Pets at a crime scene may help to gather key evidence but rarely are they considered for their role in human DNA transfer.
For the first time, Flinders University forensic science researchers have examined the presence and transfer of human DNA on pets such as cats and dogs.
This research considers cats both as receptors and vectors for DNA of a person of interest – providing key evidence in criminal investigations.
In collaboration with the Victoria Police Forensic Services Department, forensic science researchers Heidi Monkman and Dr Mariya Goray, both from the College of Science and Engineering at Flinders, collected human DNA from 20 pet cats from multiple households.
Detectable levels of DNA were found in 80% of the samples – and interpretable profiles that could be linked to a person of interest were generated from 70% of the cats tested.
“Now that we know that human DNA is readily detectable on companion animals such as cats, it is important to fill in the gaps in the knowledge available to date,” says PhD candidate Ms Monkman.
“Collection of human DNA from animals may become an important tool in crime scene investigations, however there is a lack of data on companion animals such as cats and dogs in their relationship to human DNA transfer to draw any strong conclusions yet.”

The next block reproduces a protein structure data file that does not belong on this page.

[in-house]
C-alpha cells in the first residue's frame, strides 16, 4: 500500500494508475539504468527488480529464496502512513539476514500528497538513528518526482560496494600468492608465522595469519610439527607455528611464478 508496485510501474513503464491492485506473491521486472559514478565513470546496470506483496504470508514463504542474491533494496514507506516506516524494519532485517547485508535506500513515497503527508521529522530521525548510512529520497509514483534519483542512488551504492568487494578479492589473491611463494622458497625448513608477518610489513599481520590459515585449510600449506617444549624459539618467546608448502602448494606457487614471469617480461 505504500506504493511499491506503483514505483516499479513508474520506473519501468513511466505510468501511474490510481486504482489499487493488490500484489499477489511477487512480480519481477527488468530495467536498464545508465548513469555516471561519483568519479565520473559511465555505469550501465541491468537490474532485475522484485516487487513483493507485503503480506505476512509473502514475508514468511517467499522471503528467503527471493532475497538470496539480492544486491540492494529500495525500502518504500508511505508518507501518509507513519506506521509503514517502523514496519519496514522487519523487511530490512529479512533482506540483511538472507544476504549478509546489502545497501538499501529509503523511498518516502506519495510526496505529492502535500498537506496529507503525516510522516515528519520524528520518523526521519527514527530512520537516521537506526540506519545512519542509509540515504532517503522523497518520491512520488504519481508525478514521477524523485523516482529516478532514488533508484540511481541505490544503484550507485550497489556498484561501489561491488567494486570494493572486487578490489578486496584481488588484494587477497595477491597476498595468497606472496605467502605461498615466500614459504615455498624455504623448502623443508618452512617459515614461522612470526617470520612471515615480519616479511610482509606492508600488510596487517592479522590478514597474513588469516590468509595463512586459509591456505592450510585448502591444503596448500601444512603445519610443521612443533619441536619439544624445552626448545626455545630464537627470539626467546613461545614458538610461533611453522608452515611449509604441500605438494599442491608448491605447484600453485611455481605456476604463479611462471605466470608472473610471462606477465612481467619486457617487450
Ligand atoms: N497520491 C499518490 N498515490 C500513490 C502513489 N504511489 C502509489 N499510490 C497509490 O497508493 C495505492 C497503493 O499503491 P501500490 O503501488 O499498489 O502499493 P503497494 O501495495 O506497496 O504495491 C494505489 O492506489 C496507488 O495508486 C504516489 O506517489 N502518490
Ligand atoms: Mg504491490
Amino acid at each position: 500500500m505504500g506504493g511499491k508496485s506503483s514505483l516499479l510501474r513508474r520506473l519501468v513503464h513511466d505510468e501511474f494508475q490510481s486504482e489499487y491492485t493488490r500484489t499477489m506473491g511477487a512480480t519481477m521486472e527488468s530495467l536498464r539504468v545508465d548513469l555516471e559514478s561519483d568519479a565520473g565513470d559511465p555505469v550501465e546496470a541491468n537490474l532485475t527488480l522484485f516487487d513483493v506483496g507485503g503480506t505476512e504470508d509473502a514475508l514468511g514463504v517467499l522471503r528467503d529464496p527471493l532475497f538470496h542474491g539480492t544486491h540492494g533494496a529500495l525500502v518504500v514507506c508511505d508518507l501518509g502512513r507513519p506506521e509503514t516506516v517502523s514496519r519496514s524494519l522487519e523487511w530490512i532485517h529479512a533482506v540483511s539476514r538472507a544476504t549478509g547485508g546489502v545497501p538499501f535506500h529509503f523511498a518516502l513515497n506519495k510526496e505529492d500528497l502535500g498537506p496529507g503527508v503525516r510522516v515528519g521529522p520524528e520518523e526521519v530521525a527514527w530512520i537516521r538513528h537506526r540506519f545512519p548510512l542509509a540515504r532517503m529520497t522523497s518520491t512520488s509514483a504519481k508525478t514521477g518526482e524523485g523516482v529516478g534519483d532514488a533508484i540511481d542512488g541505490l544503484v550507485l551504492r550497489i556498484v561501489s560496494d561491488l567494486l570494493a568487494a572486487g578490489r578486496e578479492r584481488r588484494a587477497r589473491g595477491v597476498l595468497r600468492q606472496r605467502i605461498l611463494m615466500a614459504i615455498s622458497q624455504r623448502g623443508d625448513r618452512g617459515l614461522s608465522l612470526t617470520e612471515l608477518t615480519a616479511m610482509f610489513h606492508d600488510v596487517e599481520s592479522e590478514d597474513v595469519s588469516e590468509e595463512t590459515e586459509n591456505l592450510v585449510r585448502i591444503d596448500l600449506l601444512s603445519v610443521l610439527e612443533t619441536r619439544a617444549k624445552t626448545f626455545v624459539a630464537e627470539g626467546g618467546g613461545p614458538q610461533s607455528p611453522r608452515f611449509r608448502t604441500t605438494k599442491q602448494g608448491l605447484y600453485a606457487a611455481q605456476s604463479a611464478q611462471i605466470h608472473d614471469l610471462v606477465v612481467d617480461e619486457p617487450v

An experienced crime scene investigator and expert in DNA transfer, Dr Goray says this data can be very relevant when interpreting forensic DNA results obtained from a crime scene that includes pets.
“This type of data can help us understand the meaning of the DNA results obtained, especially if there is a match to a person of interest,” she says.
“Are these DNA findings a result of a criminal activity or could they have been transferred and deposited at the scene via a pet?”
The researchers say that further research is required on the transfer, persistence and prevalence of human DNA to and from cats and other pet animals, along with the influences of animal behavioural habits, the DNA shedder status of the owners and many other relevant factors.
To this end, further collaborative work on cats and dogs is currently underway at the Flinders University forensic laboratory.
The article, Is There Human DNA on Cats (2022) by Heidi Monkman, Roland AH van Oorschot (La Trobe University and Victoria Police Forensic Services) and Mariya Goray, has been published in Forensic Science International: Genetic Supplement Series (Elsevier) DOI: 10.1016/j.fsigss.2022.10.014